Tactics and Strategy in Gaza

Very nearly since the beginning of the hostilities between Israel and Hamas that flared up two weeks ago and are ongoing critics have been saying that, not unlike the Israel-Hezbollah War in 2006, Israel was fighting towards a tactical victory and a strategic loss in Gaza. In a short piece for the Center for Strategic and International Studies, the knowledgeable Anthony Cordesman made precisely that point a couple of days ago:

It is also far from clear that the tactical gains are worth the political and strategic cost to Israel. At least to date, the reporting from within Gaza indicates that each new Israeli air strike or advance on the ground has increased popular support for Hamas and anger against Israel in Gaza. The same is true in the West Bank and the Islamic world. Iran and Hezbollah are capitalizing on the conflict. Anti-American demonstrations over the fighting have taken place in areas as “remote” as Kabul. Even friends of Israel like Turkey see the war as unjust. The Egyptian government comes under greater pressure with every casualty. The US is seen as having done virtually nothing, focusing only on the threat from Hamas, and the President elect is getting as much blame as the President who still serves.

As I said above, the piece is short and worthwhile. I recommend you read it in full.

A few days ago James touched on much the same point and was answered by a hail of insults which, intellectually, amounted to “Oh, yeah?”

If you believe strongly that Israel is achieving a strategic victory in Gaza, I’d ask two things of you. First, remember that both the Israelis and the Palestinians plan to be in that neighborhood for a long time. Second, produce evidence for your claims. For example, if you think the solution is for Egypt to re-assert control over Gaza, please present evidence that Egypt is willing to do so. So far I’ve seen nothing to suggest that Egypt is willing to do that.

It may well be that Israel has no choice either politically or tactically but to respond as they have and I completely agree that it was Israel’s right to respond in self-defense to the rocket and mortar attacks that have bedevilled them increasingly since Hamas took control of Gaza. That they had no choice is not synonymous with the hostilities advancing Israel’s strategic objectives.

The picture above is of a statue of Pyrrhus of Epirus.

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Dave Schuler
About Dave Schuler
Over the years Dave Schuler has worked as a martial arts instructor, a handyman, a musician, a cook, and a translator. He's owned his own company for the last thirty years and has a post-graduate degree in his field. He comes from a family of politicians, teachers, and vaudeville entertainers. All-in-all a pretty good preparation for blogging. He has contributed to OTB since November 2006 but mostly writes at his own blog, The Glittering Eye, which he started in March 2004.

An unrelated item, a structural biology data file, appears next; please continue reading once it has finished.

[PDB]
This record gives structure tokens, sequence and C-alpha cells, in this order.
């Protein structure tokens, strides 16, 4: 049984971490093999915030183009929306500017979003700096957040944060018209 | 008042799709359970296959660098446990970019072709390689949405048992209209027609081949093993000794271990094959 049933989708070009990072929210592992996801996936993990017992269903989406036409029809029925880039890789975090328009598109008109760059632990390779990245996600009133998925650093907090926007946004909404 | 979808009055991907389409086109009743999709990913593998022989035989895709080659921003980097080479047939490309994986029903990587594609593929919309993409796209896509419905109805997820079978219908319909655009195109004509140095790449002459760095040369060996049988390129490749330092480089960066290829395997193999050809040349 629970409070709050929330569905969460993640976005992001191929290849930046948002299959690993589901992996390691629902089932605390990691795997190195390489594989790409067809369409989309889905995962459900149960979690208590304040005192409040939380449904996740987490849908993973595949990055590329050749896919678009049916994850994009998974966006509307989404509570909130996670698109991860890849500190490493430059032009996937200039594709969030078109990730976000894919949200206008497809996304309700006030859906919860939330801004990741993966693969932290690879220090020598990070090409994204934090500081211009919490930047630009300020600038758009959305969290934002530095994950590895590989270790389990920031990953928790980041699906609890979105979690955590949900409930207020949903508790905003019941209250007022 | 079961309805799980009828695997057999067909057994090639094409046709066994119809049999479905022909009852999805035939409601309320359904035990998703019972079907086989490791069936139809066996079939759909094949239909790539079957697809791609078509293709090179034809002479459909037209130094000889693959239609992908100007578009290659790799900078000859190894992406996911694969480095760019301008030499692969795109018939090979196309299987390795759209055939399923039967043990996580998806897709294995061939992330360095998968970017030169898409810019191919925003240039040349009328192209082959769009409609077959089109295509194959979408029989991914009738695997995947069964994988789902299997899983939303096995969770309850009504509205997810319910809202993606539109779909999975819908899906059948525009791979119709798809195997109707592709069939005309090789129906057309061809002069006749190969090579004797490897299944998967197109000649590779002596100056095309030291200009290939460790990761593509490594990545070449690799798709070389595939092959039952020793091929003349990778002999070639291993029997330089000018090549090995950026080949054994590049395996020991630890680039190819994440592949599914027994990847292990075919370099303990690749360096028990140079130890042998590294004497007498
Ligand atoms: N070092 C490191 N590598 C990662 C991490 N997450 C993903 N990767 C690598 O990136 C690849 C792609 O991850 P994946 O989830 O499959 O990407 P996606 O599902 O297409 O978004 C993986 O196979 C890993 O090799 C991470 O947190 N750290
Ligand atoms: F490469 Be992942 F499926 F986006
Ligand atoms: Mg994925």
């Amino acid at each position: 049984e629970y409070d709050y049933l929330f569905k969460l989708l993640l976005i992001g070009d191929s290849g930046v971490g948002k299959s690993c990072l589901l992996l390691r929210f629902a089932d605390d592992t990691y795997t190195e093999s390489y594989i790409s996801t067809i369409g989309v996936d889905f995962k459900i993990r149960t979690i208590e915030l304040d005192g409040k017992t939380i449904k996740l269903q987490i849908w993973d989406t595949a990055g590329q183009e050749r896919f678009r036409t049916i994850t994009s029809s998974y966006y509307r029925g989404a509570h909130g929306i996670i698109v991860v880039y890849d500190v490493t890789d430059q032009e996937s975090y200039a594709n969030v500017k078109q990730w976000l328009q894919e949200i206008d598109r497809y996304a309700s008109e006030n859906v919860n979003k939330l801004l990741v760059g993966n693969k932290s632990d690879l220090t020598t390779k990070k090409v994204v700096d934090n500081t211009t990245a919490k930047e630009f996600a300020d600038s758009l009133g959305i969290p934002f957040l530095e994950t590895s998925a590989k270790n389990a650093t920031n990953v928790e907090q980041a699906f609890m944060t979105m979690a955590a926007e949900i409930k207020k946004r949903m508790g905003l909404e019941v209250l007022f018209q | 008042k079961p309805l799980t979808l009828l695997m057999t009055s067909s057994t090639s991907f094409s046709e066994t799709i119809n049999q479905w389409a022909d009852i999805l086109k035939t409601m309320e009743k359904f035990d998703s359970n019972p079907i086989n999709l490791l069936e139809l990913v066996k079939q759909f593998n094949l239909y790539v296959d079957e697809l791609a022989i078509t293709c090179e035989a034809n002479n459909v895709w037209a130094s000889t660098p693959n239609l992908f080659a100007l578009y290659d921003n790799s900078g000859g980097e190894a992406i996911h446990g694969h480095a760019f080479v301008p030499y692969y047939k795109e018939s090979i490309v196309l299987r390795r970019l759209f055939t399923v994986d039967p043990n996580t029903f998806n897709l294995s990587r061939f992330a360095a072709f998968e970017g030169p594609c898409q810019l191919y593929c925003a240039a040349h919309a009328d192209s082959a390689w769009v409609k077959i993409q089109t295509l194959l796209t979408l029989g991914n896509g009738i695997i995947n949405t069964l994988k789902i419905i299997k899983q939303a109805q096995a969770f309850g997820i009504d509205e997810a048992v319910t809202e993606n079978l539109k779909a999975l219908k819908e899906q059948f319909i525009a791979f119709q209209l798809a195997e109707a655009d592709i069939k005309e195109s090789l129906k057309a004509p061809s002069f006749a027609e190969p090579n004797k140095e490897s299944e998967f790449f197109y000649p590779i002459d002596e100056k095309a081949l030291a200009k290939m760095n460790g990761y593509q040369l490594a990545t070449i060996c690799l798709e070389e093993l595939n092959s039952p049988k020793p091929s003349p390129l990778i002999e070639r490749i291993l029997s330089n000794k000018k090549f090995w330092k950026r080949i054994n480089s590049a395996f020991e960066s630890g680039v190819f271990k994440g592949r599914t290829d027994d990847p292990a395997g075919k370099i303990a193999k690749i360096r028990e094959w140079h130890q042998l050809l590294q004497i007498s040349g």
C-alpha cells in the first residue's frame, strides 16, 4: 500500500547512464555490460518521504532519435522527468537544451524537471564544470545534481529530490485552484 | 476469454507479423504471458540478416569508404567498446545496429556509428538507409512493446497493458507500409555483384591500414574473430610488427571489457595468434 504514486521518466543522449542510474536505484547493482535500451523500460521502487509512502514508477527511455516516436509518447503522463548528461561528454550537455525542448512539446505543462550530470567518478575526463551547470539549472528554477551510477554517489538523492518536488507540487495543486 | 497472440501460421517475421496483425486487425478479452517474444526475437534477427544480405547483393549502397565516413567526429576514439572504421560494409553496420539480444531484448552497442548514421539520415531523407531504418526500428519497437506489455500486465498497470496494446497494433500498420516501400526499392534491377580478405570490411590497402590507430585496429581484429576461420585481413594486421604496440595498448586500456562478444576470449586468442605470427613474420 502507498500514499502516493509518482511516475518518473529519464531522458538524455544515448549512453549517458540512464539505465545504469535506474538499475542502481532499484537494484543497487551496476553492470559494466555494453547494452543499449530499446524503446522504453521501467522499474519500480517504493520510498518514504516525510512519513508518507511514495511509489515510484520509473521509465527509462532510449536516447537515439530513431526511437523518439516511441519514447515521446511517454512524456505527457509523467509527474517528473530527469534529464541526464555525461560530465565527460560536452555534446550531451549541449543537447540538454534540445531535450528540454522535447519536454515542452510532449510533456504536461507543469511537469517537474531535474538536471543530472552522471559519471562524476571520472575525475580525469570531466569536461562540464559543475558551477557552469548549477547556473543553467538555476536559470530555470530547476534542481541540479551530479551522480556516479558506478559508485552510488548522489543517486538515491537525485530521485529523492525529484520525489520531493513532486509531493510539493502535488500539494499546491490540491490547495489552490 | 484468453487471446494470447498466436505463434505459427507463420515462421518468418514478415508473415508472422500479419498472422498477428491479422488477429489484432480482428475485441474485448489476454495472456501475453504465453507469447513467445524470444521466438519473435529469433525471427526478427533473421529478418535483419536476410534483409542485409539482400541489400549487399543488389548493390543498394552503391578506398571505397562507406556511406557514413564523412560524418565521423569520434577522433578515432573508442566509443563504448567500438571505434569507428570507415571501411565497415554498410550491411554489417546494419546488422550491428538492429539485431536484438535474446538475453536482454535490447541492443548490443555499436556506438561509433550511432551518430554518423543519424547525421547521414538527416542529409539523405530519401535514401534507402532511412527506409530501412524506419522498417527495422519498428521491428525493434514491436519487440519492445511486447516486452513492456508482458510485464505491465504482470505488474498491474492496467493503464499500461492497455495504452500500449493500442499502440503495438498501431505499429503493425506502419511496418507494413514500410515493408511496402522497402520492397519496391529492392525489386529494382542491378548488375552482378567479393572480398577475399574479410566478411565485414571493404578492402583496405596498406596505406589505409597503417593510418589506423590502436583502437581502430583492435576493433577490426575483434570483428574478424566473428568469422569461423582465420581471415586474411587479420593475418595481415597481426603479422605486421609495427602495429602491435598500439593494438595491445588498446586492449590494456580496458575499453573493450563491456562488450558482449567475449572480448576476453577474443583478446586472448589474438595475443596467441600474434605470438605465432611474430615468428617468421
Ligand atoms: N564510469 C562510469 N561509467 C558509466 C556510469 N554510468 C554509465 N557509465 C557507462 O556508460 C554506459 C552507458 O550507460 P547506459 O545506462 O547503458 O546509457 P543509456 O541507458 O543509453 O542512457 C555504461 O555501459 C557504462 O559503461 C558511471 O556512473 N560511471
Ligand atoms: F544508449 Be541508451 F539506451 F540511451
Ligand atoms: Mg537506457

Comments

  1. caj says:

    Israel’s actions will only encourage more and more Palestinian people and other’s to take more aggressive action toward them, Israel does not take criticism well from any quarter.
    No one flounts the international law better than Israel, it’s like they think the law does not apply to them!!! We cannot have laws put in place for whoever it may be and then just tossed side like it does not matter or apply to them.

  2. Dennnis Neylon says:

    Oh my, the Palestinians, who hate Israel and seek it’s destruction are mad at Israel. Does any one think the Israelis give a rat’s patootie what people who seek their destruction think of them? So, since the Israelis are concerned about protecting their own citizens from terrorist attacks from a group that thinks another Holocaust would be a good idea, all the liberals and do-gooders have their shorts in a knot over a country that actually stands up for itself and defends itself. Gee, I wonder why the French don’t like that, what with their proud military heritage of the last under years or so (0-4). And of course, since Israel actually demands people to take a stand that might hurt someone’s feelings, this bothers the hell out of those who stand for nothing. If the Arab world cares so much about the Palestinians, why have they let them spend the last 60 years in refugee camps, rather than welcoming them with open arms into their own countries? Could it be that their using the Palestinians as proxies to fight a battle they’ve perpetually lost? Let’s call it what it is — Israel is attacking a terrorist kleptocracy hell bent on Israel’s destruction — and the rest of the world says “Oh stop it! Can’t we all just get along?” Ain’t you glad these people weren’t charge 70 years ago when Hitler, Mussolini, Hirohito and Stalin were planning to divvy up the world amongst themselves?

  3. As I assume that I am one of the people you were referring to, let me just say that I don’t accept your or Anthony Cordesman’s assumptions. It is too early to know whether or not Israel will acheive a tactical or a strategic victory. What is clear IMHO is that pulling back to appease the international community will do nothing but acheive a strategic, if not also a tactical, defeat.